Friday, March 29, 2013
Cats and Politics
Of issue is whether the trap, neuter, release program (herein called TNR) of managing feral cat colonies really does work to manage those colonies or if we are only fooling ourselves. Critics of TNR cite a Smithsonian study which claims that billions, yes, that's with a "b", of birds are being killed yearly by "free roaming cats". (The link is to the online blog story of the actual study.) The release of this study kicked up a huge outcry that cats need to be eliminated from the environment altogether in order for the ecosystem to stabilize and recover. For an example of what happens when a predator at the top of the food chain is unleashed on an ecosystem that has no defenses against it, one only has to look at Guam and the brown tree snake or Hawaii and feral pigs.
We all like to hear bird songs, right, excepting, perhaps that robin who likes to sing outside my window at 5:30 a.m. in the morning when I'd rather be sleeping. If cats are killing billions of birds, we need to do something about this. I'm right there with you, except, this isn't the case and I'm going to ask you to do something rather radical about this.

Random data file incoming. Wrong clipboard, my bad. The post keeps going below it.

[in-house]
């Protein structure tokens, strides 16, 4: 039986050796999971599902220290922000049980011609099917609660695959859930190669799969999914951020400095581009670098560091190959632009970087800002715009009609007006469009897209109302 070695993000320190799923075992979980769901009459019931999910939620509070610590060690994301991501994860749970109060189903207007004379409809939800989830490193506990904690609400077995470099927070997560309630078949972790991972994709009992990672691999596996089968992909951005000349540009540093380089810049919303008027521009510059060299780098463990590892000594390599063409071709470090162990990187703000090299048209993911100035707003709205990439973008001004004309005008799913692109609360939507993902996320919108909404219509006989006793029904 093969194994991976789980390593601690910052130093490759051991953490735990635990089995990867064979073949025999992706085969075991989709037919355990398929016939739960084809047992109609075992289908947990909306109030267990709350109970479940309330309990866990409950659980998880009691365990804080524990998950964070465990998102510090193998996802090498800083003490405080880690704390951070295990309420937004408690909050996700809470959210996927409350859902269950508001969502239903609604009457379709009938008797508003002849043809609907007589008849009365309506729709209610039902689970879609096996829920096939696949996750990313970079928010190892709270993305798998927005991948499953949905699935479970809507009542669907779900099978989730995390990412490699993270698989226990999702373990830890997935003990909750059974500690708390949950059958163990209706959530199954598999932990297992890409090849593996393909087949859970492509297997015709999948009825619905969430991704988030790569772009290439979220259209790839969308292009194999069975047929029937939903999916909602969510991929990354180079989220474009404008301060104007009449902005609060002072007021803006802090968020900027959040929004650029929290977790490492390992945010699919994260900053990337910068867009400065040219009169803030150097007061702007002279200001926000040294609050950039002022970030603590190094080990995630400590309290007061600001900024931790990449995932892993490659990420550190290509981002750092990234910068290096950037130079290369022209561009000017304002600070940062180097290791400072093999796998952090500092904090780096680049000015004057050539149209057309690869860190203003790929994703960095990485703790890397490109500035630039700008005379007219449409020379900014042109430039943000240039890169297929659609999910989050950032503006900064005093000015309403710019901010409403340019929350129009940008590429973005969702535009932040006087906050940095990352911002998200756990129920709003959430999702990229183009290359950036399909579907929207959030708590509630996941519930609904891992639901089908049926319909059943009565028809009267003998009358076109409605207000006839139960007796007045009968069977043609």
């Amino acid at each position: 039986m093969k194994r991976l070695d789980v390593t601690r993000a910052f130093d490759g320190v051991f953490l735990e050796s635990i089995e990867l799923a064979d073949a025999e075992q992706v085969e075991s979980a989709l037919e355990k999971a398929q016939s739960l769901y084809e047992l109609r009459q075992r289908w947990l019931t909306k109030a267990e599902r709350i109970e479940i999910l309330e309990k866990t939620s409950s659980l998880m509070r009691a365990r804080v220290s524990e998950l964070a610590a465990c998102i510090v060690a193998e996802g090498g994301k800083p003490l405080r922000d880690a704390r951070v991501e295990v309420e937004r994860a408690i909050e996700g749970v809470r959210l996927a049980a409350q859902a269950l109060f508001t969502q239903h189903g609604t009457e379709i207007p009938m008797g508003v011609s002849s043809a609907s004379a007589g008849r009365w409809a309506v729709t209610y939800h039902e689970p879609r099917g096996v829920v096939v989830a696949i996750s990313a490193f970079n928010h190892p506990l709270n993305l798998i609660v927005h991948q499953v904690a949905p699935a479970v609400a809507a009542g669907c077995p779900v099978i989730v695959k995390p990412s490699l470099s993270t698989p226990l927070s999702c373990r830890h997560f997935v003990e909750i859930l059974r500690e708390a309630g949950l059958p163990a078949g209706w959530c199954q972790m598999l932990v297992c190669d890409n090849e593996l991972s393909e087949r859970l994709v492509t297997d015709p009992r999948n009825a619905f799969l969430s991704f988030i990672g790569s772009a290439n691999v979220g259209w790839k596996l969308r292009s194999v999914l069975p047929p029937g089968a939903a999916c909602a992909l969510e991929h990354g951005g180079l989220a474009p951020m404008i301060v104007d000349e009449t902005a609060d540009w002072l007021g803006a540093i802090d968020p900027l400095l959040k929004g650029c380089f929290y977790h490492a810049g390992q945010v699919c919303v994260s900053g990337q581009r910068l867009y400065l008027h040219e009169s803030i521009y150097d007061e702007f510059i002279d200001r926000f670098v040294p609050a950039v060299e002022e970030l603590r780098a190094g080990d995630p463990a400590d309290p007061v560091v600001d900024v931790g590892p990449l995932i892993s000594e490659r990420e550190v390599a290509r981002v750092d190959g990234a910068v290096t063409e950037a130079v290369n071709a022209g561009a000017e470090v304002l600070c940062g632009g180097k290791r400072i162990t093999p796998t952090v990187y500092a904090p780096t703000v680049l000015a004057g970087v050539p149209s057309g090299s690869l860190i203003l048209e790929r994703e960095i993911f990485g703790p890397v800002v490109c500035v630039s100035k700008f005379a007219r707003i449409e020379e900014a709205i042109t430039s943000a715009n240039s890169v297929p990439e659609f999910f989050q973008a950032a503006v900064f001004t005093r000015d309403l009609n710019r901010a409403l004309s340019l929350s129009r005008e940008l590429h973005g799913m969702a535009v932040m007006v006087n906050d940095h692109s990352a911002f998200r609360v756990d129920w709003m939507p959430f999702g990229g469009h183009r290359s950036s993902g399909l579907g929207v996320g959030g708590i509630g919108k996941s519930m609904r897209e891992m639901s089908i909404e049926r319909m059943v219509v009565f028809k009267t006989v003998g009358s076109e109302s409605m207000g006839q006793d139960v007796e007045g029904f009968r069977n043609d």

New Mexico State University, New York City, Chicago, American Society for the Prevention of Cruelty to Animals, University of Hawaii, are just a few of the places who have approved, endorsed and implemented TNR for the control of feral cats. The venerable Humane Society of the US also endorses and promotes TNR as the method for stabilizing and reducing feral cat colonies. So why the controversy?
First some definitions. TNR should be used on "feral" cats. By definition, a feral cat is one that has had no interaction with humans. These are not the Mijas or Pilchards of the world. These cats are wild. They would not make good pets. They have not been socialized. Generally, they live in a colony, breeding at will. Any city or town can have a feral cat colony.